We Manage Small-Scale Variability?
How Extensive is Small-Scale Variability in Agricultural Fields?
many times have you driven by this field on the right and wondered what
was going on? We seldom second guess these 'field chicken-pox'
because we know that they are caused by animal deposits (both fecal and
urine). Do they contribute to long-term spatial variability?
If this field of winter wheat was topdressed, should all areas be treated
the same? At what scale (resolution) would we have to operate to
account for SPOTS with N and areas without N?
Should precision ag be working at a 1m2 resolution?
On the left is a picture of one plot (yellow lines) in Experiment #222 that was started in 1969 by Dr. Billy Tucker. This plot has received 80 lbs of N/acre, 60 lbs of P2O5/ac and 40 lbs of K2O per acre for 30 years. Conventional tillage (2 shallow diskings prior to planting) has not changed for 30 years, nor have harvest or straw residue management practices. What is important to note in this picture is that distinct differences in yield potential exist between the two squares (blue and red), less than 3 feet apart. The difference below is not due to planting density or planting error, but rather plant growth. What has caused this difference has not been documented. However, what is important is noting that large differences exist in what should be extremely homogenous areas. The difference between the red and blue squares is one of 'yield potential.' Increasing the topdress N rate in the red square will unlikely result in an equivalent yield as the blue square, even though need is greater. In the future, fertilizing the red and blue squares based on their predicted yield potential will maximize yield and N use efficiency.
Small-scale variability can be observed in a follow-up picture from Experiment #222 on the right. This kind of small-scale variability can be found in farmer fields all over the world. In the past we have ignored micro-variability in yield, opting to treat fields with one rate and one management practice. In the developing world, treating each 1m2 area with specific rates is possible, largely because most (if not all) field work is accomplished by hand. In the developing world where fertilizer N is applied for grain crop production, much of it is applied by hand, and more importantly, in-season. This allows for visual inspection/calibration of the fertilization process since farmers can easily be taught how to fertilize plants based on predicted yield potential. At this stage, it is unlikely that we can place sensors in the hands of developing nation farmers. However, it would be very easy to place a color coded calibration chart (possibly taped to the farmers arm) for rapid use/reference concerning fertilizer application.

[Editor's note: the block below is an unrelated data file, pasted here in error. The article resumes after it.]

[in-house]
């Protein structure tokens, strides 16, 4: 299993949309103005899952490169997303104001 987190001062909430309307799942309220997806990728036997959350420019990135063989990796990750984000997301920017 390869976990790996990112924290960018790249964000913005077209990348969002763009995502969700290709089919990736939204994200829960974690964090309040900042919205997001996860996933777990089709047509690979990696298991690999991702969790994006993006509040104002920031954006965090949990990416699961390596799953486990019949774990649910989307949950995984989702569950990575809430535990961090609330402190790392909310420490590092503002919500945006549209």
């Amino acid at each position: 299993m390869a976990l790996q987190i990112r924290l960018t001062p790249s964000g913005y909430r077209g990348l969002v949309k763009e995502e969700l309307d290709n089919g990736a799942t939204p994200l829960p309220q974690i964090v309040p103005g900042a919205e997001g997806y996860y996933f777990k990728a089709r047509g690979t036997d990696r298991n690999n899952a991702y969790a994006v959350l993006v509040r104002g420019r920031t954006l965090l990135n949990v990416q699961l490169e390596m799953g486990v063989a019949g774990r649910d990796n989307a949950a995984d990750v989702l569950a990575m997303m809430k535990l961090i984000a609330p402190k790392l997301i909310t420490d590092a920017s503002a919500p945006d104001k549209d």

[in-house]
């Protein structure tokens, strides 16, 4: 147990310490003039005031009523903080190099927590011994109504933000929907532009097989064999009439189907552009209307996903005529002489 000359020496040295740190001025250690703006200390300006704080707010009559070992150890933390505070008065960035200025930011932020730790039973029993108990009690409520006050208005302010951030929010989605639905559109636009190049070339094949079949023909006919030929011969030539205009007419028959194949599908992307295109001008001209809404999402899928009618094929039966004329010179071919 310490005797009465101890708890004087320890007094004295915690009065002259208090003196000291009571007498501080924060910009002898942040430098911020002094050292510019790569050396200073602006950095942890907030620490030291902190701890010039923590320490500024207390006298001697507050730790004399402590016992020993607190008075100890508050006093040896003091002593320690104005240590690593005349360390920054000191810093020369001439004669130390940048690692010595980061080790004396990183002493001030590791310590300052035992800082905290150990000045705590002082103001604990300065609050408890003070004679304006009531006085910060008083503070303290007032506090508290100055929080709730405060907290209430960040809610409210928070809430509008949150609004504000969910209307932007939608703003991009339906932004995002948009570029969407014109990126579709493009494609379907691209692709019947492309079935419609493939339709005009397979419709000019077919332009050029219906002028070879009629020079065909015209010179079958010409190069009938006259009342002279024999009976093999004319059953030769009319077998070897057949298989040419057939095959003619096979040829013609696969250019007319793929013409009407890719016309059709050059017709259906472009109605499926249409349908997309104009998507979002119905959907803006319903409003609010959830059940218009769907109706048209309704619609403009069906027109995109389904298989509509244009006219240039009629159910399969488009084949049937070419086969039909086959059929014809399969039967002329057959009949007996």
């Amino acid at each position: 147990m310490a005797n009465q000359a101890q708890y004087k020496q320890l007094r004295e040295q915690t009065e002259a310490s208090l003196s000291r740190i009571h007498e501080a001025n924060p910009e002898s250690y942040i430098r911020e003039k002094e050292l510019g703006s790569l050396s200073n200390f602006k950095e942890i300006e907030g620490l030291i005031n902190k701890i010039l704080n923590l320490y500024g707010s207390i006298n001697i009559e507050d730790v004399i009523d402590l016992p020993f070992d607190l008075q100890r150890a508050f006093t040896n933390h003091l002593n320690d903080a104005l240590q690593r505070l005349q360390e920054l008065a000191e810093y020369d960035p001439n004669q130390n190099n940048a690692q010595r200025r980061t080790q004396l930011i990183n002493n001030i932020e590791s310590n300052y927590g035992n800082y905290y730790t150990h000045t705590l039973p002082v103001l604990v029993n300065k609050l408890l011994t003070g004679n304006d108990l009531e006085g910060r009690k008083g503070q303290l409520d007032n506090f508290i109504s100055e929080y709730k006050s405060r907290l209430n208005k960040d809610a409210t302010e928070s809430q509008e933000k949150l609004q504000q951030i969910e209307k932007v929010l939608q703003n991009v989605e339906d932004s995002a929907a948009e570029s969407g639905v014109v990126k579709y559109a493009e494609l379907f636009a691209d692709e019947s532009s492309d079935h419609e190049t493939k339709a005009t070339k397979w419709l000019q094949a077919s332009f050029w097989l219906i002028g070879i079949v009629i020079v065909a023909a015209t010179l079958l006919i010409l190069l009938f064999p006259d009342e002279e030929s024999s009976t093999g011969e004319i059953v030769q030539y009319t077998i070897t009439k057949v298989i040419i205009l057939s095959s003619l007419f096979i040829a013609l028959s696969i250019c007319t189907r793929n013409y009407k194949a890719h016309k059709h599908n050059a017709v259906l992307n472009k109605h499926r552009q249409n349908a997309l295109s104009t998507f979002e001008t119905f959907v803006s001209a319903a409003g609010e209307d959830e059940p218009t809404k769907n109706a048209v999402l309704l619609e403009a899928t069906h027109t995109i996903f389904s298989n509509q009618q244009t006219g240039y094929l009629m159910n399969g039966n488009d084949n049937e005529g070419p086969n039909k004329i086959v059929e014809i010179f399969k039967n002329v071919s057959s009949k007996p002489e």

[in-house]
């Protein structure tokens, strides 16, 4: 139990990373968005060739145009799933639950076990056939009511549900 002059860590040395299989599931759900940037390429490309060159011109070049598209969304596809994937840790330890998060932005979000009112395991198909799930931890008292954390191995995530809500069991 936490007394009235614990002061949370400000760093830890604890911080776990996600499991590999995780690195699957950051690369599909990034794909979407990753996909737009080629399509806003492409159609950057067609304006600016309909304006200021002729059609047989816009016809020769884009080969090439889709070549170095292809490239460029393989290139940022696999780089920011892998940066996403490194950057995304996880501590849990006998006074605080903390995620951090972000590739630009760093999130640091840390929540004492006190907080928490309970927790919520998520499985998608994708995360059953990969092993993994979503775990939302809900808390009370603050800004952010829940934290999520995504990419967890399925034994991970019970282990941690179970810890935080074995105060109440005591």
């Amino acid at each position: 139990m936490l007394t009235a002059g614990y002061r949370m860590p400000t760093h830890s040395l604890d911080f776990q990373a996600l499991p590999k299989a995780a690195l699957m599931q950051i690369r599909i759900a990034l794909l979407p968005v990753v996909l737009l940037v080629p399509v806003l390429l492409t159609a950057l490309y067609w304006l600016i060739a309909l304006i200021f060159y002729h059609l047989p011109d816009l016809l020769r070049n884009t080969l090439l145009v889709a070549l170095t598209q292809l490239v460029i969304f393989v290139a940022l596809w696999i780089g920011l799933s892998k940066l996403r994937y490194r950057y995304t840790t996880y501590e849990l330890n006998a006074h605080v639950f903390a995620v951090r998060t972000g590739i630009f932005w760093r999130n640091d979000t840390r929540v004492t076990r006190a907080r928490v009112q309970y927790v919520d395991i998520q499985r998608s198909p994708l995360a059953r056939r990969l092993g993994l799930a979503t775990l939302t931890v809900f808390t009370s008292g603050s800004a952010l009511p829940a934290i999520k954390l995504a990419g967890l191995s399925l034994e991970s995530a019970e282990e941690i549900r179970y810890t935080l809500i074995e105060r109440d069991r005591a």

|An added example of small-scale variability is visualized in our sewage
sludge experiment at Efaw, where fixed N rates have been applied annually since 1993.
Much of this work is really common sense as related to small scale variability and how this relates to altered yield potential within the same plot. If the plant is bigger, yield potential is higher. If the plant is smaller and starved, yield potential is lower. If color were the same for both large and small plants (e.g., dark green), N fertilization should be higher for the larger plants based on increased yield potential. Programming the fertilization-decision into a mechanical-by-hand process for farmers will be cumbersome. However, if developing nation farmers continue to apply fertilizers by-hand, this should be an achievable objective, and highly likely to result in increased yield and use efficiency.
|One of our yeild potential trials at
Morrison, OK, treats each 1m2 independently based on predicted
yield potential . This is one of two trials where N has been applied both based
on need and expected yield using sensor-based estimates of in-season estimated yield
Only limited forage yield response to fertilizer N applied in early March, using INSEY was apparent at this site (right and bottom picture, Morrison, OK, April 8, 1999)
|This is another view of our INSEY work at Morrison. Working with cooperators requires that we place electric fencing systems (solar powered unit on the left) around our experiments, since most cooperators graze their wheat up until jointing (first hollow stem)|
|Small scale variability is apparent in the Magruder Plots (west of the OSU campus) that were first started in 1892. Now 107 years after these native prairie soils were first tilled, small scale variablity continues to be present. The plot on the right has received annually applied N and P since 1929 (33 lb N/ac and 30 lb P2O5/ac, 1929-1967 and 60 lb N/ac and 30 lb P2O5/ac, 1968-present). The N rate was increased in 1968, consistent with increased yield potential of the dwarf wheat varieties grown in Oklahoma.|
|One of two nitrogen use efficiency experiments, at the Efaw Experiment Station shows within plot variability consistent with that seen in the other photographs on this page. This trial was initiated in 1992 and like all our other long-term experiments, each plot receives the same treatment year after year.|
|Wheat forage response to fertilizer N applied March 6, using INSEY (left and bottom pictures, Covington, OK, April 8, 1999). Included in this work are treatments where N is applied topdress at flat rates and to every 1m2 based on predicted yield potential.|
|Is this small-scale variability or 'waving wheat in Oklahoma?' (picture on the right taken in long-term Experiment 502, near Lahoma, OK, May 21, 1999)|